MANILA — The Commission on Human Rights (CHR) on Tuesday reminded the Office of the Ombudsman of its mandate to "check abuse of power" after it exonerated the Manila City cops allegedly behind the controversial secret jail cell discovered in 2017 that shocked the nation.
"The Ombudsman's decision to junk the case is a setback in our effort to eliminate the illegal practice of using secret detention facilities... As institutions tasked to check abuse of power, the protection of the rights of all, particularly the vulnerable sectors, is the essence of our mandate," the CHR said in a statement.
In a resolution dated Dec. 22, 2020 but was only made public Tuesday, Deputy Ombudsman for the Military and Other Law Enforcement Offices Cyril Ramos said Police Supt. Robert Domingo, PO2 Dylan Verdan, PO1 Berly Apolonio and other John Does were not liable for the charges of arbitrary detention, grave threats, delay in the delivery of persons to proper judicial authorities, grave coercion, grave misconduct and conduct prejudicial to the best interest of the service.
On April 27, 2017, the CHR conducted a raid at the Raxabago Police Station 1 in Tondo, Manila to investigate allegations that policemen were illegally holding detainees to be released reportedly upon payment of ransom. The detainees were found in a cramped jail cell hidden behind a bookshelf inside the station.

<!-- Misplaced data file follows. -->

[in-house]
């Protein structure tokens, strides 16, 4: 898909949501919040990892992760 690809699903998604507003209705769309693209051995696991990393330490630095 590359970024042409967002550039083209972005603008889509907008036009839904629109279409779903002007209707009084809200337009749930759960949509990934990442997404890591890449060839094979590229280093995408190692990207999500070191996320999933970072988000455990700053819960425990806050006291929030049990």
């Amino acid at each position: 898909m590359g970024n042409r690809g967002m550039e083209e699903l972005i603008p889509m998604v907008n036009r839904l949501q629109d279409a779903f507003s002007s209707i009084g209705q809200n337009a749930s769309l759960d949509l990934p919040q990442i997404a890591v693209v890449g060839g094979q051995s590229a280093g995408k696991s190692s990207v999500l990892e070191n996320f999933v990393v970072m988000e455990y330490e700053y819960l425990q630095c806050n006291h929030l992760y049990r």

The detainees accused policemen of torturing them and demanding money for their freedom.
The Ombudsman resolution, however, said the CHR, which acted as complainant, failed to establish probable cause against the respondents, citing weak evidence to prove that the detained persons were being held beyond the period allowed by law.
In its statement on Tuesday, the CHR noted that the House Committee on Human Rights unanimously recommended the filing of charges against the erring cops.
It warned of the consequences should the Ombudsman stand by its resolution.
"The shocking and dehumanizing violations against the rights of detained persons in the MPD secret cell necessitate accountability. Such practice may persist and may even embolden police officers and authorities who are inclined to engage in such wrongful practice," the CHR said.
The commission appealed to the Ombudsman to revisit its decision, reminding it of its "crucial" role in maintaining the people's trust in legal institutions.
"We appeal to the Ombudsman to thoroughly review their decision... It is crucial that we preserve the faith of the people in the rule of law by demonstrating with resolve that justice can ultimately prevail."